Wednesday 28 June 2017

If Government surrenders to union muscle it will hurt us all

Commuters walk to town along the Luas tracks at Ranelagh during the Luas strikes in February. Photo: Steve Humphreys
Commuters walk to town along the Luas tracks at Ranelagh during the Luas strikes in February. Photo: Steve Humphreys

Eddie Molloy

It looks like we are in for the proverbial 'winter of discontent', with young and old walking home in the rain and disruption to other vital public services, unless the growing demand from trade unions for large pay increases is met by the Government. We've been here before but there is something different about it this time in the strategies and demeanour of the trade unions.

An anarchic, lawless element has entered the fray. Luas drivers withdrew services when their initial demand for a 50pc pay increase was refused and they went on strike again when their 30pc demand was denied. This prompted Kieran Mulvey, probably the most experienced and impartial industrial relations practitioner in the country, to express dismay at these exorbitant demands. He feared they would set a benchmark for other unions' demands, ultimately precipitating a collapse of the still precarious public finances. In a matter of weeks his fears are no longer seen as scaremongering but a real possibility.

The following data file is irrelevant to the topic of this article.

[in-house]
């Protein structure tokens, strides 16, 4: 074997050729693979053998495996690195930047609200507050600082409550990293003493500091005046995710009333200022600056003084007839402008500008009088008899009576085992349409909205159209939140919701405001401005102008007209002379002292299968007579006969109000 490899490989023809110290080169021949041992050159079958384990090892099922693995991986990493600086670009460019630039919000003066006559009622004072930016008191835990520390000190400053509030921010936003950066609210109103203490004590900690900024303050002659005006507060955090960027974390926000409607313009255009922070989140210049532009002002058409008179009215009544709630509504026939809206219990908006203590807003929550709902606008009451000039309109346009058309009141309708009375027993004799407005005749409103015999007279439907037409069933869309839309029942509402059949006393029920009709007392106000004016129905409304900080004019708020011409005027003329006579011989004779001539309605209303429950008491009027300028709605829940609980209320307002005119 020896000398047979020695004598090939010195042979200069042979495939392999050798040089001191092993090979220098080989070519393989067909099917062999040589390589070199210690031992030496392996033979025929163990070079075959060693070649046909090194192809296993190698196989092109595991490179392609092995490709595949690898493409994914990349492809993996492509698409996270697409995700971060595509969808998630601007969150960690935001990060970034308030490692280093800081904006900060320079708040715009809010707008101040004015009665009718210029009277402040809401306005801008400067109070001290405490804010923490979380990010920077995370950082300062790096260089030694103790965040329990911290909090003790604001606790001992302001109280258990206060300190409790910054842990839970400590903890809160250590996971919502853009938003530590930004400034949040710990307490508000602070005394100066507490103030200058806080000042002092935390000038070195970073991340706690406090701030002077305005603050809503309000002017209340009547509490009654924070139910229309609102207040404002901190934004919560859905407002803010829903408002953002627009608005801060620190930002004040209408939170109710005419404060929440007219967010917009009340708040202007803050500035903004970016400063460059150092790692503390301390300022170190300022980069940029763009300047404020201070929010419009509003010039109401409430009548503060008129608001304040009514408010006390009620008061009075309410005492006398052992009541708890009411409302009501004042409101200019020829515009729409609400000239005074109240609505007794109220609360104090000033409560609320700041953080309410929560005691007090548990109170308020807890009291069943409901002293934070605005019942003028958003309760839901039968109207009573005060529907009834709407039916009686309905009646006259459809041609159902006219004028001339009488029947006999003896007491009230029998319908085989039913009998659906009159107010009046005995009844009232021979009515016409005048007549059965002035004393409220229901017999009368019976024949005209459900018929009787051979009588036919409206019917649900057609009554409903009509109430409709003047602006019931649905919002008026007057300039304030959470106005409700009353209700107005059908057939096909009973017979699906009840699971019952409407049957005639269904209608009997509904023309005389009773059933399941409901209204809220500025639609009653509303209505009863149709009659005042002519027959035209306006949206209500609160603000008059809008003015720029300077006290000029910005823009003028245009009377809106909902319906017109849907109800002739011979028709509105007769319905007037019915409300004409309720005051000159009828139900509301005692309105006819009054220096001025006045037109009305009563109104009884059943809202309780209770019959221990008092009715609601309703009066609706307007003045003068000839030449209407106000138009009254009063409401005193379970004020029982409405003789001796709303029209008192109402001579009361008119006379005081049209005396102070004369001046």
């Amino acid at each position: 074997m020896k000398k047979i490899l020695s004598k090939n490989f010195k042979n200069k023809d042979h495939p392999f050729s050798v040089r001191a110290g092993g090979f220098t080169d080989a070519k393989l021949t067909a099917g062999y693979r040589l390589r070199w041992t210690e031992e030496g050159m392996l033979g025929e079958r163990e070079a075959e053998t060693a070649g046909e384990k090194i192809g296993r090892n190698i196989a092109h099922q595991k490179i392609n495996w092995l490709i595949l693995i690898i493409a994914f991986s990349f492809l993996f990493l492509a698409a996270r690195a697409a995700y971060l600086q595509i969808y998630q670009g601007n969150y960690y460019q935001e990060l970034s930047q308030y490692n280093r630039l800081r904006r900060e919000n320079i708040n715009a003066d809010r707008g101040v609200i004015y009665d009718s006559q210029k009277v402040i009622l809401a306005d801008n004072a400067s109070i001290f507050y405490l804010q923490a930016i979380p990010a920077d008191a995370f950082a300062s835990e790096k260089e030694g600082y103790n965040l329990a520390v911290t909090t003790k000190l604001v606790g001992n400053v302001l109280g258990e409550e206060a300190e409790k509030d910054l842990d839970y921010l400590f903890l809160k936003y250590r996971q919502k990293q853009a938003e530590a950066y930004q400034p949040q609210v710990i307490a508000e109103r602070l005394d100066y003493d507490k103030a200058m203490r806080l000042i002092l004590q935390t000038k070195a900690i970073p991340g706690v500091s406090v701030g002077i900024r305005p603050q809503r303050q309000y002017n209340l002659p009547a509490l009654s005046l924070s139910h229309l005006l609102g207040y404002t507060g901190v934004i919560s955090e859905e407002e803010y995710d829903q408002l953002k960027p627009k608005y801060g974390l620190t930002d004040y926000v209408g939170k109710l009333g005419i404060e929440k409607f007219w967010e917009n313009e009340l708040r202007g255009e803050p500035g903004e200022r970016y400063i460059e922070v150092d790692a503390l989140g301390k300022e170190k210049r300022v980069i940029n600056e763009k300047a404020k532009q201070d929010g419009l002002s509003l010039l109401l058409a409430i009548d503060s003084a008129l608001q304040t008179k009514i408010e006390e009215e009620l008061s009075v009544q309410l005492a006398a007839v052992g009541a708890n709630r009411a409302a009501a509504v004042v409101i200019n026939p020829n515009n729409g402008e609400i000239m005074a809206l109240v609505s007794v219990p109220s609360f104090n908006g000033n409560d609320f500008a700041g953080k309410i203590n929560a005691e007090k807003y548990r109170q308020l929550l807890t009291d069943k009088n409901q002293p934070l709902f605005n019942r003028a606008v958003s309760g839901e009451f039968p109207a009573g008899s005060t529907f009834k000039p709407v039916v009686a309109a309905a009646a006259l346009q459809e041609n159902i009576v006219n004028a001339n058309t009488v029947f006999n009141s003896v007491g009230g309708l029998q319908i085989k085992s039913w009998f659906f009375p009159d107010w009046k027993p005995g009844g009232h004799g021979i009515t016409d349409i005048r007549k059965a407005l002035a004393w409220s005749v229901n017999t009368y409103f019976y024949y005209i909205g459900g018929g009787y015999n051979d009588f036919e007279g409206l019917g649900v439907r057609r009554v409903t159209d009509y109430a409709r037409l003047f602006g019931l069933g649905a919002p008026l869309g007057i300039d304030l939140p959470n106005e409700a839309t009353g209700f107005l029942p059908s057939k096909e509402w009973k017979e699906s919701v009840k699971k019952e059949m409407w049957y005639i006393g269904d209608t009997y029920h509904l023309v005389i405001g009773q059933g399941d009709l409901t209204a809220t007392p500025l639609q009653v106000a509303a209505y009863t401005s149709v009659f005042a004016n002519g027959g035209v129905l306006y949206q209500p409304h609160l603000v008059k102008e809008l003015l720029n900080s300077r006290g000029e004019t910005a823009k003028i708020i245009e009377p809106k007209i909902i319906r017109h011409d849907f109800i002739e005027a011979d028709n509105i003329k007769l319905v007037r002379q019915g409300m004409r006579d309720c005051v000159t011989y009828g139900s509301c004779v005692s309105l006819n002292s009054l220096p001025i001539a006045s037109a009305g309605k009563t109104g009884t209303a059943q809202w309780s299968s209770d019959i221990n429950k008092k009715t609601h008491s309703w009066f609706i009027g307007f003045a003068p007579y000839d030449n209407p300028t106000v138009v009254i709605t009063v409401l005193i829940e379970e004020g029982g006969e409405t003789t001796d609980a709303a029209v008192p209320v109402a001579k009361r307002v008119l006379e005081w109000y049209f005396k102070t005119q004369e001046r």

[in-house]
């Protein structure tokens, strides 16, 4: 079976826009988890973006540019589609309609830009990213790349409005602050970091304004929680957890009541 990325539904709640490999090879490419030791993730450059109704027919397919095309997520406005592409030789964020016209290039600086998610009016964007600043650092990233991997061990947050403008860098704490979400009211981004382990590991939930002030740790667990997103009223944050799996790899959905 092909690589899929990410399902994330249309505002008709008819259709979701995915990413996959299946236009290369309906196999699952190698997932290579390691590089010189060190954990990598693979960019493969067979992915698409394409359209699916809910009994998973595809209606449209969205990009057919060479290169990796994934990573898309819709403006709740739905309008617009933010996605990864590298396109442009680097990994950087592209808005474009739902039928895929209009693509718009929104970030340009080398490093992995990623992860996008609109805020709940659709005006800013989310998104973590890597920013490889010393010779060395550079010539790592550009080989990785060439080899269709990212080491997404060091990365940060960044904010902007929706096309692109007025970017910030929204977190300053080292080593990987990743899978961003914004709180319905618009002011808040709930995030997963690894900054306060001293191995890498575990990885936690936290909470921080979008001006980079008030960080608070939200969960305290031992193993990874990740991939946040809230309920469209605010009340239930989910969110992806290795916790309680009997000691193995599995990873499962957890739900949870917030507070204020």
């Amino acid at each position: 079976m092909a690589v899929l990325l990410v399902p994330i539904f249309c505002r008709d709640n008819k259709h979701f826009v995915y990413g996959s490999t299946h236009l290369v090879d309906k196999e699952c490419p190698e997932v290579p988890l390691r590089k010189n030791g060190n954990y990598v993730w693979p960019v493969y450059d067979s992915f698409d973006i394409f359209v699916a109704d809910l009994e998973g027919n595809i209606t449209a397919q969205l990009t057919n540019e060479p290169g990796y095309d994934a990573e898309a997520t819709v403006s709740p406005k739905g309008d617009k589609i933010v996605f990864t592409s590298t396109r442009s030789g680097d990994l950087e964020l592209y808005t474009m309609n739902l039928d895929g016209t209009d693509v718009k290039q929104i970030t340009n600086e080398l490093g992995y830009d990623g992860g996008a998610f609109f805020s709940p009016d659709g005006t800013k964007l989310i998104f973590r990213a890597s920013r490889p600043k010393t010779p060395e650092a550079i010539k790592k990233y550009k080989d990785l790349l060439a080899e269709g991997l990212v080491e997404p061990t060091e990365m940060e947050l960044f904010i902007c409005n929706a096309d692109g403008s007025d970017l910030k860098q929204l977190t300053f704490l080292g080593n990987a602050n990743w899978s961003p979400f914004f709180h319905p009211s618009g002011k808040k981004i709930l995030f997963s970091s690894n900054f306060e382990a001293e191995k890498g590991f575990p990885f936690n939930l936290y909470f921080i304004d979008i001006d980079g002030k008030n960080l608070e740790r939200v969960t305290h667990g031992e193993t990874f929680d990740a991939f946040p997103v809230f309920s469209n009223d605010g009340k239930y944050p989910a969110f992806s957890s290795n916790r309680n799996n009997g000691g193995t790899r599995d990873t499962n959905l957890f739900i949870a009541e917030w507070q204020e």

The behaviour of the ASTI is another example of excessive pay demands, resistance to (educational) reforms and apparent indifference to the consequences of going on strike. Although only a net 25pc of teachers - that is 60pc of a meagre 40pc turnout - rejected the Lansdowne Road Agreement, school closures are threatened. Colm O'Rourke, former Meath footballer and a school principal, has suggested that a Trotskyite group has taken control of the association and others have suggested similar influences at work in the Luas strikes.

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